Research database

Project information
benthos, modeling, scavenging, ecosystem impacts
Project title
EFFECTS: Examining the role of Fish-Falls on ECosystem processes in highly exploiTed fjord Systems
Project leader
Paul Renaud
Geographical localization of the research project in decimal degrees (max 5 per project, ex. 70,662°N and 23,707°E)
69.8°N 18.7°E

Katherine Dunlop, Ole Anders Nøst, Qin Zhou (Akvaplan-niva)

 Evgeniy Yakushev (NIVA)

 Martin Biuw, Angelika Renner (Institute of Marine Research)

 Andrew Sweetman (Heriot Watt University) (UK)

 Daniel O B Jones (National Oceanography Centre) (UK)

Fjord and Coast
Summary of Results

Within the past decade, a large proportion of the migrating Norwegian Spring Spawning herring stock has made an extended stopover in the fjords of Kvaløya. This has led to intense fishing efforts whereby over 90% of the Norwegian catch during this period has been in Kaldfjorden waters. In addition, hundreds of both killer whales and humpback whales have followed the herring to these coasts. The herring catch and whale tourism has added greatly to the local economy, but this superabundance of herring has led to mass mortality in salmon pens as the herring schools can reduce oxygen levels to lethal levels. High mortality levels in herring are suspected from predation, and it is likely that considerable numbers of dead and injured herring fall to the fjord floor after unsuccessful predation or fishing efforts. Large fish falls are found in oceans around the world, and can provide significant organic input to the benthic system. In fjords of the size of Kaldfjorden, this rapid flux of labile food from herring falls could have significant effects on the benthic system, but these effects have not been studied. Our objective in this Fram proposal is: to determine the impact of organic inputs from herring-falls on benthic community functioning.

This Fram project fits into the framework of our on-going JellyFarm project, which evaluates the consequences of the combined inputs of OM on ecosystem and socio-economic processes. To carry out this work we need to determine how much OM from herring falls reaches the seafloor, how quickly it is scavenged by fishes and hyperbenthic invertebrates, and then evaluate the effects of this net input on sediment community processes. We use a validated biogeochemical model (BROM, Yakushev et al. 2016) to identify the effects of multiple OM sources.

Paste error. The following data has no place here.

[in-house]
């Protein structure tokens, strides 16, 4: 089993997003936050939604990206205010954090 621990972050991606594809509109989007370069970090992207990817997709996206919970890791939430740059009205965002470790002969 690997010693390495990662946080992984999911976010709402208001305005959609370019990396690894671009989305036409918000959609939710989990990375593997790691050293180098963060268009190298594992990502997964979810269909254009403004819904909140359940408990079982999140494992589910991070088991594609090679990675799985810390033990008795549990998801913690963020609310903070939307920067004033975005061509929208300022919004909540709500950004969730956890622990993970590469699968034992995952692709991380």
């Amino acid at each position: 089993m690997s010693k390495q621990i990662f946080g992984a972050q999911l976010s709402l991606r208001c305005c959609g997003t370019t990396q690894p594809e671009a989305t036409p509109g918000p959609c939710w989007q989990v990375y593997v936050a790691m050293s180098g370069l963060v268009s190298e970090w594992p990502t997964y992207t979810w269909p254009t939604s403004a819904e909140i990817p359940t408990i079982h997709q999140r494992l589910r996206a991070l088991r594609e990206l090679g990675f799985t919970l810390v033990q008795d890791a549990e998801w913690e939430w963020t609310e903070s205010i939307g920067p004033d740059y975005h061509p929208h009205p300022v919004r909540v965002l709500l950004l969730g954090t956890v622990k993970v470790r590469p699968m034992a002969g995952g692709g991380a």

This report summarizes work performed specifically through EFFECTS, even though there is significant overlap with  the F&C weShare and WHALE projects. Please consult the specific reports for those projects for details.

The main field work for this project took place in early December 2017 from Johan Hjort. We  conducted yo-yo camera transect to determine the abundance of herring (and other organic falls) on the seafloor. At the same time, we determined scavenging rates on herring carcasses using a baited time-lapse camera lander (Dunlop et al. in press). We will compare results to those from scavenger lander trials on Svalbard in August 2017  (Fig. 1). Results from Svalbard indicated large differences among fjords in scavenging intensity, which could have important implications for spatial differences in benthic processing of organic matter.


Figure 1. Scavenging rates on herring calculated from deployments in Kaldfjorden and neighboring Vengsøyfjorden.